Browns players Joshua Cribbs, Ben Watson and Reggie Hodges were unable to work out or speak to the coaching staff when they reported to the headquarters in Berea this morning, just the first bizarre day in what could be the most history-making week in league history.
While the NFL seeks a stay after Judge Susan Nelson's ruling lifted the lockout Monday, league spokesman Greg Aiello told the NFL Network's Jason LaCanfora, "We need a few days to sort this out.''
It seemed like a stalling tactic, especially with the prospect of starting free agency this week along with the NFL Draft, which runs Thursday through Saturday. Is the NFL side really reeling from another loss in the courts?
There won't be much sympathy from the public or the players since teams have had two months since the combine to get their houses in order. One would think strategies for the draft and free agency should be set. One would think they've identified the undrafted free agents they'd like to sign.
While I expected chaos when free agency finally began, perhaps not to the extent it might reach if it's going on during the draft. If it is, I would think the Browns would be better equipped than some to handle it.
President Mike Holmgren has been a general manager before. He might have to step out of the draft room and man the free agency phones, which might not be what Holmgren would prefer. I could see Holmgren and his assistant Gil Haskell handling free agency, along with director of player personnel Jon Sandusky. General manager Tom Heckert and coach Pat Shurmur could handle the draft, along with director of college scouting John Spytek.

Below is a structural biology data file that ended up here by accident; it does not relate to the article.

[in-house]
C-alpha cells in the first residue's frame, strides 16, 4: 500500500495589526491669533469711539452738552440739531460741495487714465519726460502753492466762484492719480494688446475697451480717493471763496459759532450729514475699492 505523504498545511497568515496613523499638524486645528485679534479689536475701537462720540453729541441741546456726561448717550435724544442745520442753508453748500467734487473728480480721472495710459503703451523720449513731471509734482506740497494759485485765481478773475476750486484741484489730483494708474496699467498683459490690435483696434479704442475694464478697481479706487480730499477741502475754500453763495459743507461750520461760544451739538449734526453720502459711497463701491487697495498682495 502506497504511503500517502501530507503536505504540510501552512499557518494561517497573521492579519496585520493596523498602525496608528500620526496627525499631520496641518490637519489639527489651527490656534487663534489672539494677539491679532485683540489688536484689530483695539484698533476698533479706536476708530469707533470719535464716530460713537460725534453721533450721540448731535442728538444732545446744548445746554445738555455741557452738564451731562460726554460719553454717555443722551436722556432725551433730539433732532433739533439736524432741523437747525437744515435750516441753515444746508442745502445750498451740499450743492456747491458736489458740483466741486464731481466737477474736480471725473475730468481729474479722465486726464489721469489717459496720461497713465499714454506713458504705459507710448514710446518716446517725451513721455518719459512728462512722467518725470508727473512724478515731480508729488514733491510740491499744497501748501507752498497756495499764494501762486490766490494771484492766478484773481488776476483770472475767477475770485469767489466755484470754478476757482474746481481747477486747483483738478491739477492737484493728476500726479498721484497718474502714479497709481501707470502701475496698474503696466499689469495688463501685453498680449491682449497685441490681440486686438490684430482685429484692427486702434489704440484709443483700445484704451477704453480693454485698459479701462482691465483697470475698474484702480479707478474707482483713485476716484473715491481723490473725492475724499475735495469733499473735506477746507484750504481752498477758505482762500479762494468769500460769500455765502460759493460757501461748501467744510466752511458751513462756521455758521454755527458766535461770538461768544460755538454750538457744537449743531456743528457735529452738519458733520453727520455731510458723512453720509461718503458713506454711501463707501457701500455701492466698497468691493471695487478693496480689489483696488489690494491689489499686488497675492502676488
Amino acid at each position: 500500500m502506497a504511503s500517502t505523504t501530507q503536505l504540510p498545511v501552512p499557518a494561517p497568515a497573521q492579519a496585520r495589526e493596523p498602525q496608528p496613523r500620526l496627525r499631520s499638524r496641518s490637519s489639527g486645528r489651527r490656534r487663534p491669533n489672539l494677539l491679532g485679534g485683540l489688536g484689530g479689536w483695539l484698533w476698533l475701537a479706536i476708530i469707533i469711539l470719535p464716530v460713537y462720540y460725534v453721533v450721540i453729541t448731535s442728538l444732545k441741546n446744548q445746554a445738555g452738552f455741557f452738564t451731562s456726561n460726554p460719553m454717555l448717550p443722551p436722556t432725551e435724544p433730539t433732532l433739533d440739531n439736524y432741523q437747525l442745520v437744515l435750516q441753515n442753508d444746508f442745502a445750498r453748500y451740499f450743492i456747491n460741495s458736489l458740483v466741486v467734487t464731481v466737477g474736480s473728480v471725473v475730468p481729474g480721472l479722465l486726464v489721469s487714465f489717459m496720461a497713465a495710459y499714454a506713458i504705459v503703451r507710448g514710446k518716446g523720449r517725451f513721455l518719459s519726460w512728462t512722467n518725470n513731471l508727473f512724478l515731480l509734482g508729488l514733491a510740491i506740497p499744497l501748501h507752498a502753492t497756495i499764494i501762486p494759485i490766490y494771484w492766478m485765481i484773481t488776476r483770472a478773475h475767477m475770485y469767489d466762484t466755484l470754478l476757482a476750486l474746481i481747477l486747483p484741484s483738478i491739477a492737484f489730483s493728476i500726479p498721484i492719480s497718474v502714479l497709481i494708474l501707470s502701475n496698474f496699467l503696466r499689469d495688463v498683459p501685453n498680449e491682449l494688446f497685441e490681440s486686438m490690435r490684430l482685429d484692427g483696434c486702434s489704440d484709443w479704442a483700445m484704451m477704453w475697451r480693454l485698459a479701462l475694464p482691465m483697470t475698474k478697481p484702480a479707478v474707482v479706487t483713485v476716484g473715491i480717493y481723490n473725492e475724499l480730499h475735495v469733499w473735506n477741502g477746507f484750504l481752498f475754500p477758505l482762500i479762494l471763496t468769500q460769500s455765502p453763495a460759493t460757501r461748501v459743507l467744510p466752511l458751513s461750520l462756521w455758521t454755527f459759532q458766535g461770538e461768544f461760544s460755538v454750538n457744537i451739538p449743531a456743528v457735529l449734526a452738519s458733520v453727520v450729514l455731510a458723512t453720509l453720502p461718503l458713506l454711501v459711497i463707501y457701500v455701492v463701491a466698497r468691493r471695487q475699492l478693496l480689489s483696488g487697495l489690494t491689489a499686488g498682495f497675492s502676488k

The Browns' player personnel department has 17 staff members, which includes seven college area scouts. It might require all hands on deck and some in roles with which they're not totally familiar. It would be the true test of Holmgren's rebuilt organization.
But it would also give the Browns an edge in the rush for talent. The Cincinnati Bengals' staff directory lists seven in the player personnel department, including three scouts and an assistant. That doesn't include the members of owner Mike Brown's family listed on the administrative side. Bare-bones organizations like the Bengals have the most to lose in a free for all if NFL doors open this week and league business begins.
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